We scrambled to put our lavender (and our five fig plants) to bed before last week’s snowfall. We covered more than a hundred plants with straw and extended a temporary fence to keep animals from crushing them over the winter. Hidcote and Munstead have proven to be hardy in our climate, but protecting them from desiccating winter winds will help prevent die-back and give the plants a head start on spring growth. We could have covered them sooner, but the micro-climate that benefits our hillside valley acreage gives our plants a few more precious weeks to harden off before real frigid temperatures set in.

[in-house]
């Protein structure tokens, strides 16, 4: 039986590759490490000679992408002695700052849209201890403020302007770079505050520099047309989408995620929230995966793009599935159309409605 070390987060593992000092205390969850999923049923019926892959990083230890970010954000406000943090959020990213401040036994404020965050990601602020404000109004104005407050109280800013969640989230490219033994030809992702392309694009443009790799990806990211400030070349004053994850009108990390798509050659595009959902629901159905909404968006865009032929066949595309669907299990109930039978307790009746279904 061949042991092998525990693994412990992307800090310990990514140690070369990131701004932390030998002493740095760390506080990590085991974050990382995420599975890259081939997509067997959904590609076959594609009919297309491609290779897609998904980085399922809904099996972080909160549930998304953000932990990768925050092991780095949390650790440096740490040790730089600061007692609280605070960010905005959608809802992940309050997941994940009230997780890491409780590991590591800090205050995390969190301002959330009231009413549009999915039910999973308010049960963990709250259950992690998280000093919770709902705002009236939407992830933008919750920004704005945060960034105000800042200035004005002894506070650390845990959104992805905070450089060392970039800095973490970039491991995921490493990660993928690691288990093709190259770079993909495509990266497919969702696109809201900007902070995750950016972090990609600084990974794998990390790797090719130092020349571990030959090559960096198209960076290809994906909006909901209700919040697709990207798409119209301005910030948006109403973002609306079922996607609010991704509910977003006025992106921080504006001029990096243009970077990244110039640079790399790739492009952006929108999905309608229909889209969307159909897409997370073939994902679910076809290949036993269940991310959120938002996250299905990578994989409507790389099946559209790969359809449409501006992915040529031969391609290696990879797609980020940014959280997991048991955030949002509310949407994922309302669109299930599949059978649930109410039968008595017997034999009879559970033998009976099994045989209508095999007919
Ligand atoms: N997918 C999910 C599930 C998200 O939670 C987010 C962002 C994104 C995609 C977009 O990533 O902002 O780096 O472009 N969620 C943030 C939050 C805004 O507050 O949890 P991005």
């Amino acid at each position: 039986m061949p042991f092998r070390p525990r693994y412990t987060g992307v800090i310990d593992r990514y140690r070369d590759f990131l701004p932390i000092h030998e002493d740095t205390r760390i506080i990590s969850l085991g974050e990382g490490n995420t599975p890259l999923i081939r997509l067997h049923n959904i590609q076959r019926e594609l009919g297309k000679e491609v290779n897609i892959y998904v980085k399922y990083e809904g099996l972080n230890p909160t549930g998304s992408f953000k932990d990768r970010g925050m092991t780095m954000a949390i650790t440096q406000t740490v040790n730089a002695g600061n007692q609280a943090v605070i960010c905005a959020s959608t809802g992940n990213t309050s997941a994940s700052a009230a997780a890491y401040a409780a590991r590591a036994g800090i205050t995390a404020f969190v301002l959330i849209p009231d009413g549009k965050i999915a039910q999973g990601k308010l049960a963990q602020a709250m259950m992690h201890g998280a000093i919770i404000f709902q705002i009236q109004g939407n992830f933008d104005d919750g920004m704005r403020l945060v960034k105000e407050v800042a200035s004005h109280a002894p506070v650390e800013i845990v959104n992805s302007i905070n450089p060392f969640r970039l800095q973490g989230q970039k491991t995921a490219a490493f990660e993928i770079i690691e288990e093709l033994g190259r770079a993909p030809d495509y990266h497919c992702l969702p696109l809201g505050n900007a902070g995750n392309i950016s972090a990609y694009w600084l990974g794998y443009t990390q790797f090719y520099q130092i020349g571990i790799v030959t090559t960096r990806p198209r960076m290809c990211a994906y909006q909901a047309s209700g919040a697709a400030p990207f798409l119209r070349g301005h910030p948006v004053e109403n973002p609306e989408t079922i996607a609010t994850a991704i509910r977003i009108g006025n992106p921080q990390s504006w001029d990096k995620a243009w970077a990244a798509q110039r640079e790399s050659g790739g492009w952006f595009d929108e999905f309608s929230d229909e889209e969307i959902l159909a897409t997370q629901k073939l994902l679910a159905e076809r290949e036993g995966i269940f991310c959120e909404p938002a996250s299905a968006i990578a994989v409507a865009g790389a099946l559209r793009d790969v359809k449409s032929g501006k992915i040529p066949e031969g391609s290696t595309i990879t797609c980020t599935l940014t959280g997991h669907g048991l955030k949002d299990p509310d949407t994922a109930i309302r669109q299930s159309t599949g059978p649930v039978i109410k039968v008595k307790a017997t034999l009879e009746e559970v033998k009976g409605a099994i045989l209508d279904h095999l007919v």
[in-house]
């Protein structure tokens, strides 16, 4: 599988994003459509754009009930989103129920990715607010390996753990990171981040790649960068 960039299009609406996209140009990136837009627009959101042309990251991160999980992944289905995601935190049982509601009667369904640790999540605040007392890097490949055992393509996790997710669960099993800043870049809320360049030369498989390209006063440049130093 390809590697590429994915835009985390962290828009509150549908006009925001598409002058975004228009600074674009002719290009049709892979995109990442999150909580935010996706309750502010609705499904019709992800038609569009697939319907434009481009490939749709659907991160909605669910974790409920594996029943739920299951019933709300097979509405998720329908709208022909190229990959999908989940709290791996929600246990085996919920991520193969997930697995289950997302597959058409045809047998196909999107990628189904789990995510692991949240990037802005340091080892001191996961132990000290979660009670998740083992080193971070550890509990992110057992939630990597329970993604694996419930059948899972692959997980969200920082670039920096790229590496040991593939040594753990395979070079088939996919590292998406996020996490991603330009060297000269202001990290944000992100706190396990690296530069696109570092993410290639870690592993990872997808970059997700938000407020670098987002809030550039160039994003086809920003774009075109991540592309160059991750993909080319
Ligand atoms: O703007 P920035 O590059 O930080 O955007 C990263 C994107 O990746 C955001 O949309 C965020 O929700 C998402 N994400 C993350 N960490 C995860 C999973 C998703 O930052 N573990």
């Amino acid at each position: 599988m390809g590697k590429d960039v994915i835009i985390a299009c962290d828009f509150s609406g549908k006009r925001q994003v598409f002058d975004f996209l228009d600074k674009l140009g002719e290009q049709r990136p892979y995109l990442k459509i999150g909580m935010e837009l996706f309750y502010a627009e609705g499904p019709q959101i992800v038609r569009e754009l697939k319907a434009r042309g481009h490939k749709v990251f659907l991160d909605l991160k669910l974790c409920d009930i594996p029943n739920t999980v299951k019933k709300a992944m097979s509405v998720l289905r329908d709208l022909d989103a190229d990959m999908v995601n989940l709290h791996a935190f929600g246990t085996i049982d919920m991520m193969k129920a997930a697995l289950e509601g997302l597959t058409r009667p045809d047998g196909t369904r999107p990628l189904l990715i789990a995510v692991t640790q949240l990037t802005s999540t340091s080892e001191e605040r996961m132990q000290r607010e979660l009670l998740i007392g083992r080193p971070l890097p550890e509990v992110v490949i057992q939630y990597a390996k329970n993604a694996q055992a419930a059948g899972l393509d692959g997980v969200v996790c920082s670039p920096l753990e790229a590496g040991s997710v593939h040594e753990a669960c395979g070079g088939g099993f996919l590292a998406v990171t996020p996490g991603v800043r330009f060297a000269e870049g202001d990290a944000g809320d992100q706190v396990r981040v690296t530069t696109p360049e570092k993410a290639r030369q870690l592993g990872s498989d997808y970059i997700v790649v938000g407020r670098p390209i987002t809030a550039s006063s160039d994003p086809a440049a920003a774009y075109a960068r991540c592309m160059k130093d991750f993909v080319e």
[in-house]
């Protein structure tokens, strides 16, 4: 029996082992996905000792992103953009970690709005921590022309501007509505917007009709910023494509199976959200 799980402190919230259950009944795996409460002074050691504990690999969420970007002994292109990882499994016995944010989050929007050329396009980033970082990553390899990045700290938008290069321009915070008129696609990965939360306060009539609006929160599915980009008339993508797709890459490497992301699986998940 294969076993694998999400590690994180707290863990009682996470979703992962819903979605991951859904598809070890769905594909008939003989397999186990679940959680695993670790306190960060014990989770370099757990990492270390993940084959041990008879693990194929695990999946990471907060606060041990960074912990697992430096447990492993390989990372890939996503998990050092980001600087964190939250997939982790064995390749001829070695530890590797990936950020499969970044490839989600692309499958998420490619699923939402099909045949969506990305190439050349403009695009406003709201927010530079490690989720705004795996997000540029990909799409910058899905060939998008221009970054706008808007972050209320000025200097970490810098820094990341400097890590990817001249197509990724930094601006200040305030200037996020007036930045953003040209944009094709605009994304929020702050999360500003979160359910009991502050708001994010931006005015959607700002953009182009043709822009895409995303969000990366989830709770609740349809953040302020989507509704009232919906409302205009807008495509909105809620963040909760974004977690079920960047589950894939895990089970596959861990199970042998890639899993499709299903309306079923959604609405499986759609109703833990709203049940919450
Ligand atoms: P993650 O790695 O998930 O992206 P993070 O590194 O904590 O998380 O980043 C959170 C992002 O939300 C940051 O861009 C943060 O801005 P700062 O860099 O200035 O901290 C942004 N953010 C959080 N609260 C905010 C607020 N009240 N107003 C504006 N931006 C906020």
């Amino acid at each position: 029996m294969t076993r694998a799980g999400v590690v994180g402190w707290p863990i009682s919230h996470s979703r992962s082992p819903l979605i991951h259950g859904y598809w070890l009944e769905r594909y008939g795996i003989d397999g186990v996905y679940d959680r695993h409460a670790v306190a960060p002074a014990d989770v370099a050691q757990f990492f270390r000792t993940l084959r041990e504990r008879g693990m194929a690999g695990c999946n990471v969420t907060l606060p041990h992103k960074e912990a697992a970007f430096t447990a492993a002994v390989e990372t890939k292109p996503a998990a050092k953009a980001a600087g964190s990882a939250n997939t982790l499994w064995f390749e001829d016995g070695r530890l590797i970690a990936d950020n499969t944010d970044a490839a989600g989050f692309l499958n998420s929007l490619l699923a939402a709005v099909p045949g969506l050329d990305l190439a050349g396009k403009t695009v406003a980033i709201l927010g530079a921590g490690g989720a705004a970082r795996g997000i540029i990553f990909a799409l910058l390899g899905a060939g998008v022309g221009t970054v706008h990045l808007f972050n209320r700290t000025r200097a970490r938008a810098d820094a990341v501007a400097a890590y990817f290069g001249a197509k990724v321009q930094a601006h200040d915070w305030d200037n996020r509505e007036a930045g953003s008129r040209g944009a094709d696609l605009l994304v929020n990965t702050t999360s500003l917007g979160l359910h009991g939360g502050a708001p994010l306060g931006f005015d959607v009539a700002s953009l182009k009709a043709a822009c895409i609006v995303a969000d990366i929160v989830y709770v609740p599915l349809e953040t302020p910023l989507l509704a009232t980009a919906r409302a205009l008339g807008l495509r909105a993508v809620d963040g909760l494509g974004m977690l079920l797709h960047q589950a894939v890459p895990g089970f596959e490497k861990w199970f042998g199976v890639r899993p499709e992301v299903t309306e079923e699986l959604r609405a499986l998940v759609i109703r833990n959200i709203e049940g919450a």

Most of our heirloom apples trees their crop weeks ago, but a few stubborn holdouts remain. Not far from the carriage house, a Gravenstein variety tempts us with green-red fruit just out of reach. Near the duck house, one of the “three sisters” is still covered with sweet red apples that we’re storing in pallet-bins to supplement the goat’s rations well into February. The ducks prefer fallen apples, mushy and soft from the recent freeze and thaw cycles.
Last week’s snow cover is mostly gone now, melted off by warm rains and short bursts of sunshine the past few days. From now through Christmas, we can (thankfully) look forward to above-freezing temperatures in the daytime with an occasional snow flurry. After last year’s grueling winter, I’m happy to spend the holidays snow-less.